I’m back there again, in my childhood home where the backyard’s peach tree is blooming with spring buds and the fruit is turning juicy and ripe. Unlike here, where the springs and summers are sweltering, here it is balmy, soothing. My old swing sways in the light breeze, and green is everywhere.
Dad has done it again, gotten a pet that he cannot take care of it and I am obligated to take care of it. He’s gotten a box of mice this time in all sorts of colors; where he got them I don’t know. I immediately bond with them, and make it my mission to take care of all of them, as impossible as the task is. At first, I’m doing well. It hasn’t even been a day, but the mice are making babies; cute, tiny, defenseless babies. I’m feeling proud and motherly.
But more babies come and the neighborhood cats can smell their vulnerability. The cats are feral and hungry, and they sneak up to the cardbox box that holds the mice. I swat at them with a broom, and break one’s skull. I break its head so hard that it turns to mush and some shy away. But as I’m killing one, two more take its place. They duck and wind through my legs, they are skinny with protruding ribs. They slurp up the mice like noodles, their tails whipping around the cats’ mouths before disappearing completely. My ears fill with the cats’ yowls.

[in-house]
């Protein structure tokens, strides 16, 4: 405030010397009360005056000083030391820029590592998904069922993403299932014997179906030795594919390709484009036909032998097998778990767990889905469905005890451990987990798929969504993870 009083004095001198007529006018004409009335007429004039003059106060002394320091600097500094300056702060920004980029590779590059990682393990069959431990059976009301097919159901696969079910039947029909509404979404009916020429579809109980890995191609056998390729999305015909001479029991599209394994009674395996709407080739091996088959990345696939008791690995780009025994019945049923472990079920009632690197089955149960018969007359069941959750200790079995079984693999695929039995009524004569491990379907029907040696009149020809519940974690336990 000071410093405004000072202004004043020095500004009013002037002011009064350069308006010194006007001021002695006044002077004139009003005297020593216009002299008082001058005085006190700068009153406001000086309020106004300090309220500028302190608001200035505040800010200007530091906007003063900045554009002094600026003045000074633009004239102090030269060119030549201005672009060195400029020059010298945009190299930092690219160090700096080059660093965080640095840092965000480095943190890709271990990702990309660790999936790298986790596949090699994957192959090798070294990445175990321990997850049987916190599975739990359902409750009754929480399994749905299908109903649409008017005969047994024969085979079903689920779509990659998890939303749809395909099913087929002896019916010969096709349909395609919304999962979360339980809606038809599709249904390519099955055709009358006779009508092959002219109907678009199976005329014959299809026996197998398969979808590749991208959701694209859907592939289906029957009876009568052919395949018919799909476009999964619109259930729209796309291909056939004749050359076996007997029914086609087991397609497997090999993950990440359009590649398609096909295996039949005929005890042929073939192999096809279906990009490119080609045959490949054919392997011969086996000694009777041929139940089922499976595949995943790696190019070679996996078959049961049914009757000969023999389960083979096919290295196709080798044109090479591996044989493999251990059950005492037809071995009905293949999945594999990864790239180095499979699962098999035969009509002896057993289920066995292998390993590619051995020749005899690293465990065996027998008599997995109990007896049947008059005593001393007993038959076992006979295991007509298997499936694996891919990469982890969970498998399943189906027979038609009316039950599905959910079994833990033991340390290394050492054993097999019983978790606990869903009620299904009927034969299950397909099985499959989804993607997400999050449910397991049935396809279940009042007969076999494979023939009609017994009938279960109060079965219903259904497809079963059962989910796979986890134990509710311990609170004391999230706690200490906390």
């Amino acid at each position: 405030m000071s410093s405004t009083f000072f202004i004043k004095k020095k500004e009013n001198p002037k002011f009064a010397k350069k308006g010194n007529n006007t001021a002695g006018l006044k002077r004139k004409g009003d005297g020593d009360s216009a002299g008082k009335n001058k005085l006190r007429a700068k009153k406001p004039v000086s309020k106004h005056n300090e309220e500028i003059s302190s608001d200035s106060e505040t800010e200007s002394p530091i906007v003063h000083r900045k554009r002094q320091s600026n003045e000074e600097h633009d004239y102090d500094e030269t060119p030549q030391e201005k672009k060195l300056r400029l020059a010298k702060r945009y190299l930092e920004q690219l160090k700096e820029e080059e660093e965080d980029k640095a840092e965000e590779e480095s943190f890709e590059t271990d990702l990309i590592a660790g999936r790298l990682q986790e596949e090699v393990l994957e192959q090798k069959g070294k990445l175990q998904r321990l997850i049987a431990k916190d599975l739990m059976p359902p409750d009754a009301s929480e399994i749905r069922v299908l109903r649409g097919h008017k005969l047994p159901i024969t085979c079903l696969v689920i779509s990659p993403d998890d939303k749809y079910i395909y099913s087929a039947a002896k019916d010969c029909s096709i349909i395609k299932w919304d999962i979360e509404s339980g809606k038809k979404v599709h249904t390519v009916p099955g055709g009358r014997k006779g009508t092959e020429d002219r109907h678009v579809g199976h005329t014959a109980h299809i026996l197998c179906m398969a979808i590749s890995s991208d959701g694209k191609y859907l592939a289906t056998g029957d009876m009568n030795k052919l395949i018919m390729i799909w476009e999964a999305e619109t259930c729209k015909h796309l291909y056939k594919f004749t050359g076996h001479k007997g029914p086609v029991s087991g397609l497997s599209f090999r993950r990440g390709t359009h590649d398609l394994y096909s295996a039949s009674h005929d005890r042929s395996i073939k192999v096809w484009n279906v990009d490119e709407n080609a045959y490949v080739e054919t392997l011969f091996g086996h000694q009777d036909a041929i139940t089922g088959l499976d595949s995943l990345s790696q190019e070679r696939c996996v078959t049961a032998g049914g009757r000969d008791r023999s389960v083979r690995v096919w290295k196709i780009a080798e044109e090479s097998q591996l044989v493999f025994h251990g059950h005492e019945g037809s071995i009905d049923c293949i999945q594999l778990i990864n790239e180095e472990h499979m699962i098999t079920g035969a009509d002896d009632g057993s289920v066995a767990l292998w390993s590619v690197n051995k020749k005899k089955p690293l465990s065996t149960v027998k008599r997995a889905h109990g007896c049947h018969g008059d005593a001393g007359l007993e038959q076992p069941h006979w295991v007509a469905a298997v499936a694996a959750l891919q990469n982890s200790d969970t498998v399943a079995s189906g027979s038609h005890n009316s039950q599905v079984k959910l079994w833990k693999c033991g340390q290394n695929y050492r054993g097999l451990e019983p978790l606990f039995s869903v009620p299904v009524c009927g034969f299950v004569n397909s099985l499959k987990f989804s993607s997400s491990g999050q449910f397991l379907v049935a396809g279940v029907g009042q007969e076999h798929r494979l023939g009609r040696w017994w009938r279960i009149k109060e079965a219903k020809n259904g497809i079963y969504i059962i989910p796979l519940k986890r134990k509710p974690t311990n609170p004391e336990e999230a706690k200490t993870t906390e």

Meanwhile the mice keep pumping out babies until all that are left are babies.
I turn around once the cats have had their fill. I see hairless mice curled up in the box. I take a step and the bones of their mothers, fathers, and other babies are underneath my tennis shoes. The bones crunch like dried leaves and turn into powder. I look into the box, and the ants are eating the bodies of the dead ones, and spiders have made cobwebs on the others.
My attempt to save them all is for naught.